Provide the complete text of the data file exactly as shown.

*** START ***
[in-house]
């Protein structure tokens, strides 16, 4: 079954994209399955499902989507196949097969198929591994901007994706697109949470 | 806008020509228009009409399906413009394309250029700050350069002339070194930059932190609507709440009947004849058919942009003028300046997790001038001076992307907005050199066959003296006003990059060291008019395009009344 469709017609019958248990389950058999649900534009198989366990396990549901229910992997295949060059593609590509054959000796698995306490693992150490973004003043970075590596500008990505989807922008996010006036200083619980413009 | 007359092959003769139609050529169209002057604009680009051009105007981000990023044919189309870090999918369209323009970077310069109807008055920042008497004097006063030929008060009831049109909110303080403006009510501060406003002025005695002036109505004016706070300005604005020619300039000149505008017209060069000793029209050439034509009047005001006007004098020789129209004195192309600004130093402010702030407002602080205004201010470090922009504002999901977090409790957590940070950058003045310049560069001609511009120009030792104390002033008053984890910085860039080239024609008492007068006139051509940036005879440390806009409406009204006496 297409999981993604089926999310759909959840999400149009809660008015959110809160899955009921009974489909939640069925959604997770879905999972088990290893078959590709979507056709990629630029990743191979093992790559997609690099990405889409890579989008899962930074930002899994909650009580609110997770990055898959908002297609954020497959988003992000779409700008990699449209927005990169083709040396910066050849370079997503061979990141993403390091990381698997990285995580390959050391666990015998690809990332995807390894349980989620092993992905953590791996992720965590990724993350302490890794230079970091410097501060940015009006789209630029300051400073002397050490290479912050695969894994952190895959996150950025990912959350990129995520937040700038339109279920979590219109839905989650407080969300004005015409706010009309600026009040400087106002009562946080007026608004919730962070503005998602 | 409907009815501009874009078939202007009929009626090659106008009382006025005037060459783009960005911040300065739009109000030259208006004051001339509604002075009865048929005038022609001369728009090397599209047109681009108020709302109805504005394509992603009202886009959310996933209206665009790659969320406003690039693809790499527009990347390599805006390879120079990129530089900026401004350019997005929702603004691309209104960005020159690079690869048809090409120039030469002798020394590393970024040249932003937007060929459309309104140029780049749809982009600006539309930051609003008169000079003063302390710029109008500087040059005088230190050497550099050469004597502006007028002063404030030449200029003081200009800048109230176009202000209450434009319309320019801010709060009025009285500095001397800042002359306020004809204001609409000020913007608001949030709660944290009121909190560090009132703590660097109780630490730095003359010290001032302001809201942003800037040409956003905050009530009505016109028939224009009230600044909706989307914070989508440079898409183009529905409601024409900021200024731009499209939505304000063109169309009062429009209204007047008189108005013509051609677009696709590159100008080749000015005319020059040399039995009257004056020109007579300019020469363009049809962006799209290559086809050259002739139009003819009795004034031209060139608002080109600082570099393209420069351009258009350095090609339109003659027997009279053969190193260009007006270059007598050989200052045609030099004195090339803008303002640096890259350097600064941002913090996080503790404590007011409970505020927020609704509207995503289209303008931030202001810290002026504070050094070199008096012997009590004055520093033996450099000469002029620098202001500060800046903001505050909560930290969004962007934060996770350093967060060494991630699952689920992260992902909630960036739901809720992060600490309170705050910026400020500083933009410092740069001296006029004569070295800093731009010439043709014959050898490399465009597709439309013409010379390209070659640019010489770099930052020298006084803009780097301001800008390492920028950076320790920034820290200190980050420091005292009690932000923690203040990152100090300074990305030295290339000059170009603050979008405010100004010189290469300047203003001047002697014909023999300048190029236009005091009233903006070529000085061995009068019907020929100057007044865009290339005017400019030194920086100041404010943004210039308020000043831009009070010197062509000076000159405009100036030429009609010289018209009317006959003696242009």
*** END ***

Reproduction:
[in-house]
């Protein structure tokens, strides 16, 4: 079954994209399955499902989507196949097969198929591994901007994706697109949470 | 806008020509228009009409399906413009394309250029700050350069002339070194930059932190609507709440009947004849058919942009003028300046997790001038001076992307907005050199066959003296006003990059060291008019395009009344 469709017609019958248990389950058999649900534009198989366990396990549901229910992997295949060059593609590509054959000796698995306490693992150490973004003043970075590596500008990505989807922008996010006036200083619980413009 | 007359092959003769139609050529169209002057604009680009051009105007981000990023044919189309870090999918369209323009970077310069109807008055920042008497004097006063030929008060009831049109909110303080403006009510501060406003002025005695002036109505004016706070300005604005020619300039000149505008017209060069000793029209050439034509009047005001006007004098020789129209004195192309600004130093402010702030407002602080205004201010470090922009504002999901977090409790957590940070950058003045310049560069001609511009120009030792104390002033008053984890910085860039080239024609008492007068006139051509940036005879440390806009409406009204006496 297409999981993604089926999310759909959840999400149009809660008015959110809160899955009921009974489909939640069925959604997770879905999972088990290893078959590709979507056709990629630029990743191979093992790559997609690099990405889409890579989008899962930074930002899994909650009580609110997770990055898959908002297609954020497959988003992000779409700008990699449209927005990169083709040396910066050849370079997503061979990141993403390091990381698997990285995580390959050391666990015998690809990332995807390894349980989620092993992905953590791996992720965590990724993350302490890794230079970091410097501060940015009006789209630029300051400073002397050490290479912050695969894994952190895959996150950025990912959350990129995520937040700038339109279920979590219109839905989650407080969300004005015409706010009309600026009040400087106002009562946080007026608004919730962070503005998602 | 409907009815501009874009078939202007009929009626090659106008009382006025005037060459783009960005911040300065739009109000030259208006004051001339509604002075009865048929005038022609001369728009090397599209047109681009108020709302109805504005394509992603009202886009959310996933209206665009790659969320406003690039693809790499527009990347390599805006390879120079990129530089900026401004350019997005929702603004691309209104960005020159690079690869048809090409120039030469002798020394590393970024040249932003937007060929459309309104140029780049749809982009600006539309930051609003008169000079003063302390710029109008500087040059005088230190050497550099050469004597502006007028002063404030030449200029003081200009800048109230176009202000209450434009319309320019801010709060009025009285500095001397800042002359306020004809204001609409000020913007608001949030709660944290009121909190560090009132703590660097109780630490730095003359010290001032302001809201942003800037040409956003905050009530009505016109028939224009009230600044909706989307914070989508440079898409183009529905409601024409900021200024731009499209939505304000063109169309009062429009209204007047008189108005013509051609677009696709590159100008080749000015005319020059040399039995009257004056020109007579300019020469363009049809962006799209290559086809050259002739139009003819009795004034031209060139608002080109600082570099393209420069351009258009350095090609339109003659027997009279053969190193260009007006270059007598050989200052045609030099004195090339803008303002640096890259350097600064941002913090996080503790404590007011409970505020927020609704509207995503289209303008931030202001810290002026504070050094070199008096012997009590004055520093033996450099000469002029620098202001500060800046903001505050909560930290969004962007934060996770350093967060060494991630699952689920992260992902909630960036739901809720992060600490309170705050910026400020500083933009410092740069001296006029004569070295800093731009010439043709014959050898490399465009597709439309013409010379390209070659640019010489770099930052020298006084803009780097301001800008390492920028950076320790920034820290200190980050420091005292009690932000923690203040990152100090300074990305030295290339000059170009603050979008405010100004010189290469300047203003001047002697014909023999300048190029236009005091009233903006070529000085061995009068019907020929100057007044865009290339005017400019030194920086100041404010943004210039308020000043831009009070010197062509000076000159405009100036030429009609010289018209009317006959003696242009």